Japanese Disaster Relief: AG Warns Against Fake Charities
"By doing a little research, well-meaning Texans can ensure their dollars actually help the recovery effort and aid victims -- rather than funding fraudulent scams set up to capitalize on a tragedy," the AG's office said.
One tip: "Watch for questionable charities using names that closely resemble the names of well-known charities." So don't go giving to the Redd Cross, people.
There are always charity scams in the wake of big disasters, so the AG's advice is definitely worth a look:
Ask for credentials, including the soliciting entity's exact name and telephone number, particularly if the purported relief organization is not well known. • Call the charity directly and confirm that the solicitor is actually working for that organization. • Find out how the donation will be used. • Be wary of appeals that are long on emotion and short on descriptions about how charitable contributions will aid the recovery effort. • Don't succumb to high-pressure tactics and demands for an immediate decision. A legitimate charity welcomes background checks on their operations. • Never give a credit card or bank account number to an unknown solicitor. • Never give cash and never agree to give money to a courier. Write a check to the charity directly -- not the soliciting individual -- and get a receipt.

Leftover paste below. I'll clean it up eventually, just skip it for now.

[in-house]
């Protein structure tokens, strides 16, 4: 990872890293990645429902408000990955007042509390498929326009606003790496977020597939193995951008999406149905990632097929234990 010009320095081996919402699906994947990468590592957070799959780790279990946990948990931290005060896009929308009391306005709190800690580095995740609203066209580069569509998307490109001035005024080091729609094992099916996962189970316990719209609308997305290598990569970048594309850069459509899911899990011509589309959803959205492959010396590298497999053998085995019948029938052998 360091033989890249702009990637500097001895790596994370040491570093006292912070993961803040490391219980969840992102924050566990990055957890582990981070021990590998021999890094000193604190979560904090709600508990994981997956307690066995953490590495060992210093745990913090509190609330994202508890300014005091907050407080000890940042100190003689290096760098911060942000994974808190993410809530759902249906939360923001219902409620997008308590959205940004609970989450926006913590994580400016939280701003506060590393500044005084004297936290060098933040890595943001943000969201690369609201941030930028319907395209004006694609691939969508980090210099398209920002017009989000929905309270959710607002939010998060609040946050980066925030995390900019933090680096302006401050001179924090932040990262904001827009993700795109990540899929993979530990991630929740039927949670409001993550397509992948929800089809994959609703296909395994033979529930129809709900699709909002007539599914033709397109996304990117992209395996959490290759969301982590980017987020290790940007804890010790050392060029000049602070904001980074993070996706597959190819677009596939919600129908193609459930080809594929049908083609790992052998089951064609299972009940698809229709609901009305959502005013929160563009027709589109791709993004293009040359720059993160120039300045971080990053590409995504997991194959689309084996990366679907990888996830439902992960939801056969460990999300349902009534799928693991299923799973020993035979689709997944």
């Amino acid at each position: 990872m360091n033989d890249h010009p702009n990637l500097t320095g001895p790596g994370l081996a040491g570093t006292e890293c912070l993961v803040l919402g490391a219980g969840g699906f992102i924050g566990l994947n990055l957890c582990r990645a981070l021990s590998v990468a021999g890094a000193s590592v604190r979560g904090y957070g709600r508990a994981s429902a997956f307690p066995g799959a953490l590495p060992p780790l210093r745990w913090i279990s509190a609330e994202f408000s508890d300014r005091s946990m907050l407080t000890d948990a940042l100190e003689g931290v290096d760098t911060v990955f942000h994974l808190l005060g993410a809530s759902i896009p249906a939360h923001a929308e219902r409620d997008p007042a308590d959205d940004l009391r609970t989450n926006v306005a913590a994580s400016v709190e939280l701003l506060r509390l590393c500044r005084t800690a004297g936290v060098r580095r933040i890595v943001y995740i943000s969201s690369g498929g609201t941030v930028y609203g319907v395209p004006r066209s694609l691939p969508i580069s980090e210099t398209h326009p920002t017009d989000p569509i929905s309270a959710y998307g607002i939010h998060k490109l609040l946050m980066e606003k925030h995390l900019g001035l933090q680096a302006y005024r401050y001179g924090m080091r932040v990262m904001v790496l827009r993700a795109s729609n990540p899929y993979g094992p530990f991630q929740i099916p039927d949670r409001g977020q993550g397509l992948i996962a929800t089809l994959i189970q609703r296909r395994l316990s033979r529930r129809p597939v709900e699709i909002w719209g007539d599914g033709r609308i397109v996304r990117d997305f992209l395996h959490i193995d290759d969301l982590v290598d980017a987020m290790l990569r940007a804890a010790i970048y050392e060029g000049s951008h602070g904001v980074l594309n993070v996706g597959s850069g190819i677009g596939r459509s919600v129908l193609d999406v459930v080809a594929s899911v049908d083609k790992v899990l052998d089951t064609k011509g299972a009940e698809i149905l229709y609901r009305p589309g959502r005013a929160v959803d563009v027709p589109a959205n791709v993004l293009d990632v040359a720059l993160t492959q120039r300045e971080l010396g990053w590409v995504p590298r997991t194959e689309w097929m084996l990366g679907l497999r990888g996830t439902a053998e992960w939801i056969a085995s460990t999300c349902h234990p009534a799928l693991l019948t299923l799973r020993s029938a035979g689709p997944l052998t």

Abbott suggests making sure the soliciting group scores well on the American Institute of Philanthropy's charity rating scale.